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Purity of design...

Discussion in 'Vincent' started by Fast Eddie, Oct 1, 2019.

  1. xbacksideslider

    xbacksideslider VIP MEMBER

    Joined:
    Aug 19, 2010
    Going to how fast a Vincent can be - back in the 70's I had a friend, Greg Duvall, who bought/tuned a Norvin built by Dave Furst (First?) here in Los Angeles. Gorgeous bike, built to be fast - twin Lightning heads, Amal GPs with remote float with megaphones, IIRC. British racing green, Cerianis, and a Munch Mammoth 4 shoe brake.

    We had a standing Sunday morning race than ran up the hill in Griffith Park and Greg always out accelerated everything - Nortons, Tridents, 750 Hondas, 500 Kawis. Then one morning, this is first half of the '70's, a local two stroke tuner and Park rider, Gary Schumake, showed up on his new 750 Kawasaki with chambers he'd built for it. Ooooh, the race was on. To get a good view, I made sure that I got off in third place on my Commando. Coming out of those uphill corners, that Vincent just killed the Kawi, AND it's wide ratios and wide power band maintained the murder right through to the end of the straights. Only later that day, when our Sunday ride got out of the Park and onto the long straight line national forest roads at well over 100 would the Kawi's close ratio peakiness close on that Vincent, but by then we were all running out of ratio. Great sounds that day.

    Greg sold that Norvin to AMA superbike builder/master machinist Tom Farrell; Tom had plans for it but it sat in his shop for years; I lost touch and Tom and that bike disappeared. If I could get it today, I'd trade all my bikes and cars for it.
     
  2. ericg

    ericg

    Joined:
    Aug 11, 2006
    Huh!? Did you ever see a Vincent twin in the flesh?
     
  3. acotrel

    acotrel

    Joined:
    Jun 30, 2012
    I think a good Manx would cream any Vincent on a reasonably tight circuit. I love Godet's bikes - if you wound one out on a big circuit, it would be really flying, but the weight of it might make it difficult to stop safely. Many years ago, I watched Tom Phillis beat Arthur Pimm at Phillip Island with a 500cc Manx, while Pimm's bike was a Norvin of 1000cc, and the combination of bike and rider was probably as good as Vincents ever get.
     
  4. acotrel

    acotrel

    Joined:
    Jun 30, 2012
    I once rode a friend's 650 Triton at Calder Raceway and easily beat one of the faster guys who was riding an H2 Kawasaki which was the full bit. 750cc two-strokes tend to tie themselves up in knots. It is no good having tons of power, if you cannot get it onto the ground.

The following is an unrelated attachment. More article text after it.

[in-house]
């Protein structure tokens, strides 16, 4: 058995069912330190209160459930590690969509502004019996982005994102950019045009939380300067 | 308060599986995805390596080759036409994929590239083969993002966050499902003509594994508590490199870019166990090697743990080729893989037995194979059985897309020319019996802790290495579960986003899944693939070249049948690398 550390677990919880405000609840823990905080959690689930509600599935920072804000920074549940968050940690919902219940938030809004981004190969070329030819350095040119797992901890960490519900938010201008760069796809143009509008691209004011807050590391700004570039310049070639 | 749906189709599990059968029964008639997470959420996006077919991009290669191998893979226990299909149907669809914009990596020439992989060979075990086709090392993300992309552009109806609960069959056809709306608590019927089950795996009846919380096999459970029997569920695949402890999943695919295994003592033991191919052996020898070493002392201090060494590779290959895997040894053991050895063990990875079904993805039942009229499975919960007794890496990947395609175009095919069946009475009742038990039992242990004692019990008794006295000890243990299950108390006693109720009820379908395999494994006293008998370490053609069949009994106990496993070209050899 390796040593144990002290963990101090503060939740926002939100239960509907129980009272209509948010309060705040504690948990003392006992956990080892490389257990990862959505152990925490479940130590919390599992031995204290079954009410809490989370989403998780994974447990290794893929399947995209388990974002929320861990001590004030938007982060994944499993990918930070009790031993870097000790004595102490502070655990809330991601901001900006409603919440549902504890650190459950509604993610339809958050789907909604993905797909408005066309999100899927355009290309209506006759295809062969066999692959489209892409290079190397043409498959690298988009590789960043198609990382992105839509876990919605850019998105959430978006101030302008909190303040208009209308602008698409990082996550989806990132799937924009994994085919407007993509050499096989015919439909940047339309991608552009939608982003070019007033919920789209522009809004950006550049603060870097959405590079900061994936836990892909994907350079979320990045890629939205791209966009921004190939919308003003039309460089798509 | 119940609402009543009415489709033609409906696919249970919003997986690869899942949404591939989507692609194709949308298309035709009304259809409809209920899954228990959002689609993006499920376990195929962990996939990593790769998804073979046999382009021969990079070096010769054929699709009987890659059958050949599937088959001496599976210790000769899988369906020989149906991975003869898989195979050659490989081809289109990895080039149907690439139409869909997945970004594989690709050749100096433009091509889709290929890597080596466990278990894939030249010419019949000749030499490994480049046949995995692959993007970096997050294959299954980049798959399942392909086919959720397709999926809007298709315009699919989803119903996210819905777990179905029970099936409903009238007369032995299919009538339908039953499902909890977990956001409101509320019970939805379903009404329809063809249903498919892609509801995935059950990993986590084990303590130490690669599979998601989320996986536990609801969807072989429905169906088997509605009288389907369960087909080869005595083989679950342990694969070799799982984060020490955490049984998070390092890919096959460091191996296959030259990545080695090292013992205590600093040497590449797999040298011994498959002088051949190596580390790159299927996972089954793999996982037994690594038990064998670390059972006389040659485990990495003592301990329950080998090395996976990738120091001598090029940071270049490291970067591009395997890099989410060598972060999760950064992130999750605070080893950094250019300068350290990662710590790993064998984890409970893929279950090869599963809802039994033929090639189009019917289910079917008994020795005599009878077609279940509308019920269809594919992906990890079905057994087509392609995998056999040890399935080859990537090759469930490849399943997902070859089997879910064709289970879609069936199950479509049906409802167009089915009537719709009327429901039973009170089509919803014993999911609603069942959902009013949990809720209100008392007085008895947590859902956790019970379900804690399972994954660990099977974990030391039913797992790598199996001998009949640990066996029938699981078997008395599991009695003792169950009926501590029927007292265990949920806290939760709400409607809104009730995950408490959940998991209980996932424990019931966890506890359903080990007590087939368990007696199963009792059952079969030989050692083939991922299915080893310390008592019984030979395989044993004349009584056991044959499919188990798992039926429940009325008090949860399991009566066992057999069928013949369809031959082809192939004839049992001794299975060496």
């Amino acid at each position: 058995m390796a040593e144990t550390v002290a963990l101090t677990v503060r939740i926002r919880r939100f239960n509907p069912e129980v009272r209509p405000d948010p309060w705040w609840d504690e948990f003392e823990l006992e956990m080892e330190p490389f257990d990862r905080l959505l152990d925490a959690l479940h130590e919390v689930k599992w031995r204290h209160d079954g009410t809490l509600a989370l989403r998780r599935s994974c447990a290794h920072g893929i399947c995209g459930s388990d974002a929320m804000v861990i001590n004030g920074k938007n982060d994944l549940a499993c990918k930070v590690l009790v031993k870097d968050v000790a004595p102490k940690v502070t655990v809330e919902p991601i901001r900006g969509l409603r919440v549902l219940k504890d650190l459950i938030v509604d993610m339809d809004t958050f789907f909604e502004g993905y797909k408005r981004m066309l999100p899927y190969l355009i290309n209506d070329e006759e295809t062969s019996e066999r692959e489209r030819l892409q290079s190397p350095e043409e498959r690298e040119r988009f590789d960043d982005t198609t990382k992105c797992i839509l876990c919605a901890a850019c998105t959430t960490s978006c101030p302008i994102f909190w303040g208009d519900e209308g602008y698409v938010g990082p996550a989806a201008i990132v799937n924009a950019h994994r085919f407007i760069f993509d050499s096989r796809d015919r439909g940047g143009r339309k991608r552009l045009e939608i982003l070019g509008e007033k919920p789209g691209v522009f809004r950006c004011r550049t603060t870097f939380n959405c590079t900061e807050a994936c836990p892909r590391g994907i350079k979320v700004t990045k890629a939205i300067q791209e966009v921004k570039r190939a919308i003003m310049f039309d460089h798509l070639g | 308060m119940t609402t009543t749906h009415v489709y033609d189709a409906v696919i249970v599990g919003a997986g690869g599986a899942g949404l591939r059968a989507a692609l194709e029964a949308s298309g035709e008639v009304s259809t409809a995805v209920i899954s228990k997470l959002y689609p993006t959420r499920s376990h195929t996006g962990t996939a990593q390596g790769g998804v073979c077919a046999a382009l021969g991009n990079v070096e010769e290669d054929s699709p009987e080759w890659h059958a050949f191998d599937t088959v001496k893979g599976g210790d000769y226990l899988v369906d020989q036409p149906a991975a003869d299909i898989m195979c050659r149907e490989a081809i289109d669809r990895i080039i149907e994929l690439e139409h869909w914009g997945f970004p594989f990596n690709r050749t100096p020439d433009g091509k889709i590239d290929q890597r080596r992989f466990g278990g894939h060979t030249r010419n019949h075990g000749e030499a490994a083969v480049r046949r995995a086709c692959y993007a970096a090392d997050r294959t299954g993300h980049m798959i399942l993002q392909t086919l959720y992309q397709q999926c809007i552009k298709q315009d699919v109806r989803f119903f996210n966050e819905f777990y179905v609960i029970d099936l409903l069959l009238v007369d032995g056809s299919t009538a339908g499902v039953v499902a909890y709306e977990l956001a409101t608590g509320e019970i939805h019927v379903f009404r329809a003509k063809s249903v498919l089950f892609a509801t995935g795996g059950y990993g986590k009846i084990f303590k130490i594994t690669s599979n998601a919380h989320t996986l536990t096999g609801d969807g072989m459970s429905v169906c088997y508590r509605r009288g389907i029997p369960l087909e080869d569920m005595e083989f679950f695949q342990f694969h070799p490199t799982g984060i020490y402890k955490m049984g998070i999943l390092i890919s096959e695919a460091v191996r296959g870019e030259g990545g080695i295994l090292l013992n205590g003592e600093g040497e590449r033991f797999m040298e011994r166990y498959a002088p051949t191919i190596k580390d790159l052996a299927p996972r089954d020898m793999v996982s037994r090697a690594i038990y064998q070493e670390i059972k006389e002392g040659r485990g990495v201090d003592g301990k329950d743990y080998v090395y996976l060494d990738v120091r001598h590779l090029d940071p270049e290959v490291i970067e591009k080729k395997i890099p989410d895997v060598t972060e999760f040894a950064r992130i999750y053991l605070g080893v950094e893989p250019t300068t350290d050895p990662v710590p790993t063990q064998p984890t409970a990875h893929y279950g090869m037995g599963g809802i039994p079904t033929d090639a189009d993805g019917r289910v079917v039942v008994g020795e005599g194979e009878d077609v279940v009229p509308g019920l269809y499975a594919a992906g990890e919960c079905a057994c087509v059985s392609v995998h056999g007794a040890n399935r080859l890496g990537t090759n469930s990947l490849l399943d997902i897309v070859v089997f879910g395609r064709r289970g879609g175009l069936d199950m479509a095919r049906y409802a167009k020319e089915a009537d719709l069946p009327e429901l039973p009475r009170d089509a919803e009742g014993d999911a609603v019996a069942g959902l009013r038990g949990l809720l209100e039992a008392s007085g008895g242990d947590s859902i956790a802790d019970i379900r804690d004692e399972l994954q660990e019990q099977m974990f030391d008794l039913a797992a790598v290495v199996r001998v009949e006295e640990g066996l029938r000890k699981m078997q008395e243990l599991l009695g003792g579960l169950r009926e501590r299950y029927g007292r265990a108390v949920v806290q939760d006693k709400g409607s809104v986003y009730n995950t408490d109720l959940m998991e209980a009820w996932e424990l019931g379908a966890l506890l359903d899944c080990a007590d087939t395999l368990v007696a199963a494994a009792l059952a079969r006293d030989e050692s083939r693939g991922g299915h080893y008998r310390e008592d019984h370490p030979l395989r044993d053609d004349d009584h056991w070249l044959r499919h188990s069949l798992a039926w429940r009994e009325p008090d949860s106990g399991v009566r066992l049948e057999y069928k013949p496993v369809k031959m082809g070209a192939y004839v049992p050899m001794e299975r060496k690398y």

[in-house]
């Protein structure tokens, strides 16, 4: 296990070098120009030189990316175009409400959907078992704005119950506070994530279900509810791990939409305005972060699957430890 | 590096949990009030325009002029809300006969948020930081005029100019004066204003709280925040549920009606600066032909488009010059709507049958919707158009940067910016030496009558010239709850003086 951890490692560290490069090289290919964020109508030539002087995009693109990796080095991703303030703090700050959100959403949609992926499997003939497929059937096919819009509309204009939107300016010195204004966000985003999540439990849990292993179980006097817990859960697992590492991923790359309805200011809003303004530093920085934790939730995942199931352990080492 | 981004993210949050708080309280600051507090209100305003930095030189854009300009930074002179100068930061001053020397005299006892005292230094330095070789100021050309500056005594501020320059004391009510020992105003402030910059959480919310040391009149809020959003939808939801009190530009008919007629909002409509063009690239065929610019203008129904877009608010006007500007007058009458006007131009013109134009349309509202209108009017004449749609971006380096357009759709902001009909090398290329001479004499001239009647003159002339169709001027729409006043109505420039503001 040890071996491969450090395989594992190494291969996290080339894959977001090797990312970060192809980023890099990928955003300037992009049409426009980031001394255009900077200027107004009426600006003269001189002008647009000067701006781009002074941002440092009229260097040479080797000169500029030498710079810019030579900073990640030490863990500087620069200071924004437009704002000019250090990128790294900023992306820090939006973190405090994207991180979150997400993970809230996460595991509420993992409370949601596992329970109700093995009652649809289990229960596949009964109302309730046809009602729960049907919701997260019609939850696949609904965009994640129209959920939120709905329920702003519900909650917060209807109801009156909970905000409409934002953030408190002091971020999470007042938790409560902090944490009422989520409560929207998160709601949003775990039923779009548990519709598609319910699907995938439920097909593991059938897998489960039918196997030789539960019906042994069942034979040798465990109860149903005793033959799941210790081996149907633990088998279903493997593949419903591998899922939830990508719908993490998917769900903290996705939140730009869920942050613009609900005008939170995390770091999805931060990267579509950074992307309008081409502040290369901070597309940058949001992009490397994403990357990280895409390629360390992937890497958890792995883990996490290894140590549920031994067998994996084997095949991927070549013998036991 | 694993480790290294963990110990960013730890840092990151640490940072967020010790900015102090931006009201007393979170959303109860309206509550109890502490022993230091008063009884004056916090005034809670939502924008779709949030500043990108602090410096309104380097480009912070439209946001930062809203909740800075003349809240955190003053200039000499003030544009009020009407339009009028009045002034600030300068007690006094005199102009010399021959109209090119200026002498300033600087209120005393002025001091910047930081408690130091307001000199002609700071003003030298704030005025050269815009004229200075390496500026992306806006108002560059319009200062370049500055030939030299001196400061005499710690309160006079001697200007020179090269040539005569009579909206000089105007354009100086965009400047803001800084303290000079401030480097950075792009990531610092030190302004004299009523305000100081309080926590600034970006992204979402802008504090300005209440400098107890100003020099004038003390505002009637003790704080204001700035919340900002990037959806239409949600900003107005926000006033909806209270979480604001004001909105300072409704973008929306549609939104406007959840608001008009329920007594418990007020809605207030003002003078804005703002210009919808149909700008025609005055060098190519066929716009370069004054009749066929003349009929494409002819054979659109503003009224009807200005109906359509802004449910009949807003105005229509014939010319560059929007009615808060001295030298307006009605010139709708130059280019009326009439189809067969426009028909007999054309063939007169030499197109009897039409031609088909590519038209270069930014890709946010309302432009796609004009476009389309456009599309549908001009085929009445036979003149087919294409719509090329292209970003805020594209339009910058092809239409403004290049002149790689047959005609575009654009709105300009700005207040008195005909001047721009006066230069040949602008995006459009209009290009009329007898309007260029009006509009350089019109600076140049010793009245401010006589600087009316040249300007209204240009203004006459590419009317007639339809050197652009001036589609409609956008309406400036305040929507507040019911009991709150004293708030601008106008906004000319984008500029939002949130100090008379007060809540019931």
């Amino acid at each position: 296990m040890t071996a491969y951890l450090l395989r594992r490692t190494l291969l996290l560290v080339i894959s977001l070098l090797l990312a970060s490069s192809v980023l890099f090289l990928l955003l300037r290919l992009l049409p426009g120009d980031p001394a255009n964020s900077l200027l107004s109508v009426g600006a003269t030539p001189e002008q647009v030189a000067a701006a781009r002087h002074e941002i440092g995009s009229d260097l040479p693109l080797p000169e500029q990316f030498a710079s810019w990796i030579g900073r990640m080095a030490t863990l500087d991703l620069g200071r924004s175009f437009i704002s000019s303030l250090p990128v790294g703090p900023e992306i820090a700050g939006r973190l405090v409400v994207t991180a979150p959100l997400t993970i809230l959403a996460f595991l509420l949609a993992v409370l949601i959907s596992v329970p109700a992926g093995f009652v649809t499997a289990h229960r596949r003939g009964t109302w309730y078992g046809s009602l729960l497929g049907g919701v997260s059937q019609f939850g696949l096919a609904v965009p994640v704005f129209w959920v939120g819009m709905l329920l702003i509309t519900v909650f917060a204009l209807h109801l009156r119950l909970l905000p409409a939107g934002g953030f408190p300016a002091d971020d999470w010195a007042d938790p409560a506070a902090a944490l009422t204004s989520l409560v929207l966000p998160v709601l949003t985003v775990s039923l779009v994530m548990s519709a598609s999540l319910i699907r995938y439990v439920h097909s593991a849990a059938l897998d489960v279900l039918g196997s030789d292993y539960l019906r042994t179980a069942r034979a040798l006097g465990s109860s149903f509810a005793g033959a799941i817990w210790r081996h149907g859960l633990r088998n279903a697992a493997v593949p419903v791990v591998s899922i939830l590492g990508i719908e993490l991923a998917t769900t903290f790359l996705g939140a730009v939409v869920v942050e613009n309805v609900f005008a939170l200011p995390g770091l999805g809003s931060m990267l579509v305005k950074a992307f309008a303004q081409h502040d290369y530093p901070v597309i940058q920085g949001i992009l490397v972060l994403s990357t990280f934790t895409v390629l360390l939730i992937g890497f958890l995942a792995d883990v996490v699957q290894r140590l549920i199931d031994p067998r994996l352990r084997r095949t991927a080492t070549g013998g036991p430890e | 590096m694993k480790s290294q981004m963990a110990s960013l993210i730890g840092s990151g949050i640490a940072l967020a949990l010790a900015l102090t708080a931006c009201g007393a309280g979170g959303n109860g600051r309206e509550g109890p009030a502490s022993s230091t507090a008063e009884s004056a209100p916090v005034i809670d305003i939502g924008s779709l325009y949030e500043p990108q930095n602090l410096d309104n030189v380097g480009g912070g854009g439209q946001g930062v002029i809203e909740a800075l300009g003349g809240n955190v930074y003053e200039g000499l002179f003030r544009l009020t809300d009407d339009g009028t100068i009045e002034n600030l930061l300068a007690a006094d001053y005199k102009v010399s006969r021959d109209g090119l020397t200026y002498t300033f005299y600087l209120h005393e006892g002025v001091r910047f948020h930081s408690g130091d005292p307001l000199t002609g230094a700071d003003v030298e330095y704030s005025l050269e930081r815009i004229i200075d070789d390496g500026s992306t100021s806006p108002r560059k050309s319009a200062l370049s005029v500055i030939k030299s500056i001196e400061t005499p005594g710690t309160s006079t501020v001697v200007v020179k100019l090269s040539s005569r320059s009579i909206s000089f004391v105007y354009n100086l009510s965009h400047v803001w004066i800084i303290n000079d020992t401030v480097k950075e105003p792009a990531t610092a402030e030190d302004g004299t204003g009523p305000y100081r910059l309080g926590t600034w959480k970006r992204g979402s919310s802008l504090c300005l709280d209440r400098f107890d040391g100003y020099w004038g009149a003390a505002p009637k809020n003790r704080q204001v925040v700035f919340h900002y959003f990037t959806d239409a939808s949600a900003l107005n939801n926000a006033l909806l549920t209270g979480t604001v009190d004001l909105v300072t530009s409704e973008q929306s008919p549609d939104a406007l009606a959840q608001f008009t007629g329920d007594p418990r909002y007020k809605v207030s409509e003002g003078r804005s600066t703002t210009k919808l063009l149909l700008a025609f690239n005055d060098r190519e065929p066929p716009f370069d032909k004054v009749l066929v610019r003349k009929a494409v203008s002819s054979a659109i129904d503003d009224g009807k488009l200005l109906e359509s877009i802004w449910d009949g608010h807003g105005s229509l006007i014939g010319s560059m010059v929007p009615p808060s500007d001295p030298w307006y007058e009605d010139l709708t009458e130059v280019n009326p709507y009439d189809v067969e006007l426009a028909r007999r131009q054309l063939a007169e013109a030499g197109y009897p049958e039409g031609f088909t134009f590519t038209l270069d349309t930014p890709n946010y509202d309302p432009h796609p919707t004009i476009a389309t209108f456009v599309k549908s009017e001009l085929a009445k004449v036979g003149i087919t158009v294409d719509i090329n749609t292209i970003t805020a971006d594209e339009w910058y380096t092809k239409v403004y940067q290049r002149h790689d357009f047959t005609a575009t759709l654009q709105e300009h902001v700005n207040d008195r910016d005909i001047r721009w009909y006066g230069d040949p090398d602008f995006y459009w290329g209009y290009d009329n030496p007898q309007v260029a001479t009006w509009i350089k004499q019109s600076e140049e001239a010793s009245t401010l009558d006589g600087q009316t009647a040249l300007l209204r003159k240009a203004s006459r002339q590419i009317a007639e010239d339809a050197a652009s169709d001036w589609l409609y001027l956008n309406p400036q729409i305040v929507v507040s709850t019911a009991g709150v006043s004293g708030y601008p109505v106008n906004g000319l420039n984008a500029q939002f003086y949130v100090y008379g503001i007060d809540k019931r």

When you ride any featherbed bike, it always feels very big - with a Vincent motor, it is probably too much. I think Godet's bikes are Eglis. I have ridden three bikes around Calder - my 500cc Triton, my friend's 650cc Triton and a genuine 500cc short stroke Manx - the Manx is the fastest, simply because it handles and gets the power down properly. In Australia, we have several guys racing Norvins - I have a bit of experience and a Norvin is not something I would want to race.
     
    Last edited: Dec 6, 2019 at 11:22 AM
  5. acotrel

    acotrel

    Joined:
    Jun 30, 2012
    One thing you have mentioned was the wide ratio gearbox in a Vincent. Close ratios are always faster. The problem is that with a road bike, you don't usually ride them in the way that needs close ratio gearboxes.
     
  6. acotrel

    acotrel

    Joined:
    Jun 30, 2012
  7. Triton Thrasher

    Triton Thrasher

    Joined:
    Feb 10, 2009
    The pre-War Series A Rapide and the 500 singles had a Burman gearbox which must have been pretty similar to contemporary Panther, Matchless, AJS, Ariel, God knows what else.
     
  8. worntorn

    worntorn

    Joined:
    Dec 22, 2006
    According to Desmo, the fellow who has been busy telling us how awful Vincents are, it was the gearbox of the postwar Vincent he was referring to.
    There were about 11,000 post war bikes built and just about 70 prewar A Rapides.
    Those few prewar twins used Burman transmissions which weren't up to the power output of a litre V twin, so Irving designed his own very sturdy unit for the postwar twins. I think of those prewar A twins as a prototype for the Vincent twin. During WW2, Irving and Vincent redesigned the entire bike to improve reliability and durability.

    Glen
     
    Last edited: Dec 6, 2019 at 11:04 PM
  9. ericg

    ericg

    Joined:
    Aug 11, 2006
    Manxes are OHC machines specifically designed for racing! So no surprise that they are very good at that! Vincents are only road machines after all even though the Horner brothers built a Rapide with standard cycle parts and an engine tuned to about 95hp (with Monobloc carbs!) that demolished modern Manxes and G50's at Goodwood festival of speed two or three years ago.
    And here is a Norvin vs Triton video:
    watch
    Not very good quality but interesting.
     

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